This novel is firmly planted in the thriller category, and is obviously set up for sequels. Sometimes that's a bad thing, but the characters Simmons establishes here are likeable, quirky and interesting. Just enough of their back story is revealed to give their personalities depth and substance without being beaten over the head with exposition. I'll be more than happy to read any subsequent novels featuring Dr. Darwin Minor and his adventures in accident reconstruction.

Oh. And the story is good too! Mucho mayhem and excitement, some laugh-out-loud funny dialogue, a little romance, a lot of intrigue...nearly perfect.

Read it. ( )
  avanta7 | Apr 25, 2009 |
Having enjoyed Ilium and Olympos I was surprised by how cliched and dull is Darwin's Blade. Maybe it gets awesome after page 185, but that's where I gave up. A vehicle-accident analyst, haunted by a tragic past (dead wife! dead baby!), gets into spectacular car chases in his high-performance sportscar while dodging bullets from the Russian maffia. Meanwhile, yawn-worthy sexual tension mounts between our hero and a female detective. Some boring stuff about insurance fraud. Stilted dialog, unbelievable characters who seem to have no inner life but just do stuff that moves the plot along. Felt like I was reading a halfhearted book rendition of a mediocre action movie.

Instead of 0 stars, I give it 1 star because it contains math formulas along with an explanation of the forensics of a hit-and-run accident, which I thought was kind of cool. ( )
  juniper | Jun 24, 2006 |
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Occam's Razor: All other things equal, the simplest solution is usually the correct one.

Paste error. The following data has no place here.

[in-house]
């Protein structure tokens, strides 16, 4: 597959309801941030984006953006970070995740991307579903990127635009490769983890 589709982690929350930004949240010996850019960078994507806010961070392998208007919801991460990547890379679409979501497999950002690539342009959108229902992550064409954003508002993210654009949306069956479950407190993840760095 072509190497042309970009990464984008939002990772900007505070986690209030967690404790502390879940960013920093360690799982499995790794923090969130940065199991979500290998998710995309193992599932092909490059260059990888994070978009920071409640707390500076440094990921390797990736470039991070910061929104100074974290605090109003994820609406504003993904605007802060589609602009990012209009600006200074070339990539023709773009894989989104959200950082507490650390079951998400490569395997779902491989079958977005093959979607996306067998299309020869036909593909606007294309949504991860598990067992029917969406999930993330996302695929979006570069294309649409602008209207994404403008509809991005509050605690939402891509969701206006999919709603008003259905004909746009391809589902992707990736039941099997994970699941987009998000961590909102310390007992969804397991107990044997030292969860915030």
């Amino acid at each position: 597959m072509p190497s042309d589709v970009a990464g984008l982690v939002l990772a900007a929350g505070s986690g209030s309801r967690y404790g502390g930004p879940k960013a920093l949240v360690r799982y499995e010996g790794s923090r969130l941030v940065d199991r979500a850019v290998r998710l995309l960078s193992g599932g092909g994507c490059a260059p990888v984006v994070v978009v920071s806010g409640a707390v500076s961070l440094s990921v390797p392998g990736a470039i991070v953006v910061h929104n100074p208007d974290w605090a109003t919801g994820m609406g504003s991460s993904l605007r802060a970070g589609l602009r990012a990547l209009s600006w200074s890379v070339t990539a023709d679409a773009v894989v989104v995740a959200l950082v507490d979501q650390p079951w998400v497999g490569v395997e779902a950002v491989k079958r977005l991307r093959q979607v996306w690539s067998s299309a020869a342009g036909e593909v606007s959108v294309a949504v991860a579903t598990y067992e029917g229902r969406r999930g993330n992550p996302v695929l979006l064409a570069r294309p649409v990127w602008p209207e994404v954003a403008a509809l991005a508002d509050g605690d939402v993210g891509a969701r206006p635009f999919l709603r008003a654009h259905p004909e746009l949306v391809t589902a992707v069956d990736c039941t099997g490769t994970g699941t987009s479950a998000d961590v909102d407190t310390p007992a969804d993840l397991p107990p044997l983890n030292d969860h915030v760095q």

-William of Occam, 14th Century
Darwin's Blade: All things being equal, the simplest solution is usually stupidity.
- Darwin Minor, 21st Century
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Amazon.com Amazon.com Review (ISBN 0380789183, Mass Market Paperback)

Genre-jumping novelist Dan Simmons makes a splash no matter where he leaps. His 1985 horror debut, The Song of Kali, garnered the World Fantasy Award; the vampiric Carrion Comfort took the Bram Stoker Award; Hyperion, the opening volume of his Hyperion saga, snagged the Hugo. In 1999's The Crook Factory, Simmons spun fact, fiction, and Ernest Hemingway into a ripe WWII spy thriller, and with Darwin's Blade, Simmons dives headlong into the suspense pool.

The country's foremost accident investigator, Dr. Darwin Minor, reconstructs automobile accidents for his friends, Lawrence and Trudy Stewart, whose firm specializes in uncovering lucrative, yet unremarkable, insurance fraud. Odd, then, that two Russian hit men in a souped-up Mercedes E 340 attempt to murder Dar in a 160 mph car chase that results in an airborne Mercedes and two dead Russians.

Sydney Olson, the California state's attorney's chief investigator, who's investigating an accomplice-murdering fraud ring, plans to release a story highlighting the Russian mafia's involvement and Dar's name, and then to spend a lot of bodyguard-time with Dar.

Dar returned her challenging gaze. Suddenly she did not look like Stockard Channing to him anymore. "You're staking me out like that goat in the dinosaur movie... Jurassic Park."

"Exactly," said Sydney Olson, smiling openly at Dar now.

Lawrence raised his hand like a schoolboy.

"I just don't want to find my friend Dar's bloody leg on my moon roof someday, okay?"

As the bond between Dar and Sydney grows, so grow the assassination attempts, a gruesome body count, and the realization that a state-wide charitable organization funded by the country's most famous defense attorney is behind the murderous ring.

With its tight plot, memorable and likable cast, and brisk, intelligent narrative, Darwin's Blade has "series" written all over it. Better make room on the Edgar dais now. --Michael Hudson

(retrieved from Amazon Mon, 30 Sep 2013 13:51:37 -0400)